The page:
Michael Moore’s Sicko is a simple-minded and compelling cut of film. In the United States, health services are sometimes denied, and in many countries that have a state-insured health system, good health services are readily available. Moore shows this from the perspectives of sick individuals in the U.S., England, Canada, France and Cuba.
Moore argues that universal health is a great blessing for the inhabitants of the countries that provide it, and if looked upon in the moment, his argument is not easily refuted. Monopoly and collusion ignore the interests of patients and doctors in the United States, and allowing the government to take over is one solution to the problem. However, a universal system entrusts health services to the same corrupt legislative body responsible for the downfall of market forces, and the increasing prices and unavailability in that industry. If the practice of universal health care is viewed as a permanent societal institution, and not a momentary phenomenon (it is only this in the history of society), state health provision becomes a dead weight–an afflition of society nearly as dangerous as absolute tyranny.
Moore visited Europe, and showed a very happy and healthy utopia, where health services are always provided. The social problems of that continent, however, meant nothing to Moore. Moore’s appeal is to restricted minds, who see healthcare not as part of a society that necessarily relates to other parts, but as a single entity devoid of cause and effect. Moore failed to notice that there are many illiterate, unemployed Europeans who, though they take advantage of government provisions, hate the government that provides them. There is, according to the accounts of Bruce Bawer and Ayaan Hirsi Ali (among others), in the immigrant communities of Europe, a social disease that will, in time, manifest violently. Multiculturalism destroys the common interest of society, and it perpetuates only as a product of social programs like healthcare and welfare. The dangers of multiculturalism on European society are apparent and growing.
In her autobiography Infidel, Ayaan Hirsi Ali describes her experiences as a African Muslim refugee in the Netherlands. The Dutch government provided her with housing, healthcare, a living stipend, career services, and language training. She used these services to learn Dutch, get a job as an interpreter, go to university, and eventually become a member of parliament. The vast majority of her contemporary refugees, however, chose to live under perpetual government care, and never found work or learned the Dutch language. Those refugees blamed all of their problems on the Dutch government–the government that provided them the idle time to manufacture their worries. History indicates that their children and grandchildren will live in much the same way, living off the system for as long as the government can support them, which cannot be forever, simply because these dependents are the fastest growing demographic on the continent. The beneficiaries of government provision show little gratitude for the assistance that democracy has afforded them. There are already third generation immigrants in Europe who do not speak their country’s language, and many of them hate the Western governments that have allowed them to live comfortably; they would like to replace them with a government most Europeans would find hostile to liberty. Their numbers are growing, and the only way to change their attitude toward government is to end their government reliance, or change them using methods that deny them some freedom.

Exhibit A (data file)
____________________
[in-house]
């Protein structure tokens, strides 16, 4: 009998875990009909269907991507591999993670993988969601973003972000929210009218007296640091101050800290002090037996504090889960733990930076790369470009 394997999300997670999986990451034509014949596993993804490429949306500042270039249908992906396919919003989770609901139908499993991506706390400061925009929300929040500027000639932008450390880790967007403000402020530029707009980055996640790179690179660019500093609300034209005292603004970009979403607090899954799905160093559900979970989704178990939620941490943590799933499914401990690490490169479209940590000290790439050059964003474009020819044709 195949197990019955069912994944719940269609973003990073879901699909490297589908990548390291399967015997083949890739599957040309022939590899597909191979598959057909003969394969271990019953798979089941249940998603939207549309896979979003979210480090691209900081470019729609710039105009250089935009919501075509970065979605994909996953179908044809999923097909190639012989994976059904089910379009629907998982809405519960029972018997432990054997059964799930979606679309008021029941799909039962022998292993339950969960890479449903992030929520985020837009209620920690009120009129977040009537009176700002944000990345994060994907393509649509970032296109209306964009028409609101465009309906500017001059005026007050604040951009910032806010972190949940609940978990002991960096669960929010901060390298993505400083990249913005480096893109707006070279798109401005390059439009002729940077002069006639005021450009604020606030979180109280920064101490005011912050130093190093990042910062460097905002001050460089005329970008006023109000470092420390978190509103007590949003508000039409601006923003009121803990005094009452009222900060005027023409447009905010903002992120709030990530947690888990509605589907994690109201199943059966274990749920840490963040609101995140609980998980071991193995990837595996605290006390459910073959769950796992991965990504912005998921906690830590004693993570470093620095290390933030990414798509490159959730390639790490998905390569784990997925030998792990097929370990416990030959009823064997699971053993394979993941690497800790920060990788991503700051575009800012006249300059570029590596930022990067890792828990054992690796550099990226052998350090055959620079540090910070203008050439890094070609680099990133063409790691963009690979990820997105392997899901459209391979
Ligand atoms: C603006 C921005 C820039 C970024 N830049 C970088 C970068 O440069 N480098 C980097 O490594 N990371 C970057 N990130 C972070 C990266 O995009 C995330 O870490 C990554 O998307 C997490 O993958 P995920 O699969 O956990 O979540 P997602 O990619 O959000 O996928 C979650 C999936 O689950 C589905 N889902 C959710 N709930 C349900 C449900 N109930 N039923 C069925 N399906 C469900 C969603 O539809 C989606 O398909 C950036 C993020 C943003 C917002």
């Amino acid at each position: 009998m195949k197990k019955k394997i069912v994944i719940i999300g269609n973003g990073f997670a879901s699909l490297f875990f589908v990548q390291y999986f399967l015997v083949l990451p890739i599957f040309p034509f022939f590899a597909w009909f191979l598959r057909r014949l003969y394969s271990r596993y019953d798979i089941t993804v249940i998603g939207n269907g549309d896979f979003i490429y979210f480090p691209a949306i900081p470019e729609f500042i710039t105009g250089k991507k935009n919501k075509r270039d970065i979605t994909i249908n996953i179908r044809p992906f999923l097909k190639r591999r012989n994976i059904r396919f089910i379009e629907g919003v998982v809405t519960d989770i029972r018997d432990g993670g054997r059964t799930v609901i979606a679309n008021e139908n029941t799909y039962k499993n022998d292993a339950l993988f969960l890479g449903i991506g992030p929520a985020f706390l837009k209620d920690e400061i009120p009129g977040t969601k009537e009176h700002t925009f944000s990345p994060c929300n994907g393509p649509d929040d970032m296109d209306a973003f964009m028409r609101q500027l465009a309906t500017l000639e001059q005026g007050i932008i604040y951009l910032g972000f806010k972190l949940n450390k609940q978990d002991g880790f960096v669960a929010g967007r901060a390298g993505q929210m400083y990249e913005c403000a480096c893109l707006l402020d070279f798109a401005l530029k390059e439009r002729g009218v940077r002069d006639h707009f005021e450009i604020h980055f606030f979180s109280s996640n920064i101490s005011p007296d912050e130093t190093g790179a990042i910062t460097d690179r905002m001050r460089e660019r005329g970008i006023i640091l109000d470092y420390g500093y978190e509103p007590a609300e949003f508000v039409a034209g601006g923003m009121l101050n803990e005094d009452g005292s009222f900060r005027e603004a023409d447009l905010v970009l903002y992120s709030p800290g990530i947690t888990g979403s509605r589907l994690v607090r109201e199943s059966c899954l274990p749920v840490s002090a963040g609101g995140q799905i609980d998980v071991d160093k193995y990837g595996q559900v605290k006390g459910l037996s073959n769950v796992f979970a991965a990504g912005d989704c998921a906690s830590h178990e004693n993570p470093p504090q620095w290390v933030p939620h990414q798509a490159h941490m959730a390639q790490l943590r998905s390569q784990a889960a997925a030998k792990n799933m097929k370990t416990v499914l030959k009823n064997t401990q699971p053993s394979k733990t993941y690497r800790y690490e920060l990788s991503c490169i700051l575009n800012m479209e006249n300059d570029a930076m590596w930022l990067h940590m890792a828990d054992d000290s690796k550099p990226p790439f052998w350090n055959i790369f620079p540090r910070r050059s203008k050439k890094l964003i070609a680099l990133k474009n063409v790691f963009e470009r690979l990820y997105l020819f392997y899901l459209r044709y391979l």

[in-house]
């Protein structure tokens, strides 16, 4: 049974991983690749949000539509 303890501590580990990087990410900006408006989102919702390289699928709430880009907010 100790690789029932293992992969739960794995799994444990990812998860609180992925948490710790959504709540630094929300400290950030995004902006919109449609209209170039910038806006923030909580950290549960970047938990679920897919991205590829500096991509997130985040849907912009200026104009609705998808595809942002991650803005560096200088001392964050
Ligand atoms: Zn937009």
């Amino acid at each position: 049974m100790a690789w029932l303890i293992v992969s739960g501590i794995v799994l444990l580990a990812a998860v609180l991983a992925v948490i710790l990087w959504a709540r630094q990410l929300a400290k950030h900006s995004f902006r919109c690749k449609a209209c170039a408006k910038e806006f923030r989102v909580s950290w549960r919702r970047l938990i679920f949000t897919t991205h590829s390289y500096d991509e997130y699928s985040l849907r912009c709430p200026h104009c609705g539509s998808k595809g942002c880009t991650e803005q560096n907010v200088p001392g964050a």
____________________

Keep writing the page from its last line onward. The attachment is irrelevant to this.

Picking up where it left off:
When people are allowed to live and reproduce comfortably without learning the language or contributing labor–when they are able to become product participators without ever participating in production–they cannot understand the common interest of a free society. They become separate from the nation. They will inevitably stop focusing on their own jobs and lives, and begin focusing on their relative values and social plans, attempting to socially engineer the nation accordingly, and government provisions will grow to meet ever-increasing demands. As a result, the burden on government will grow while revenue remains stagnant or shrinks. When the government’s burden becomes larger than the nation’s production, totalitarianism and economic collapse are already well under way.
Recognizing the unfortunate end of universal healthcare does not change the fact that America’s healthcare system is broken. Universal is one solution to a real problem, but it stifles innovation and encourages laziness and apathy. Moreover, it entrusts healthcare to the legislators who initially empowered collusive corporations. By placing the interests of patients and medical professionals at the forefront under law, and by illegalizing the healthcare and drug company cartels, we can have quality healthcare that is affordable and innovative.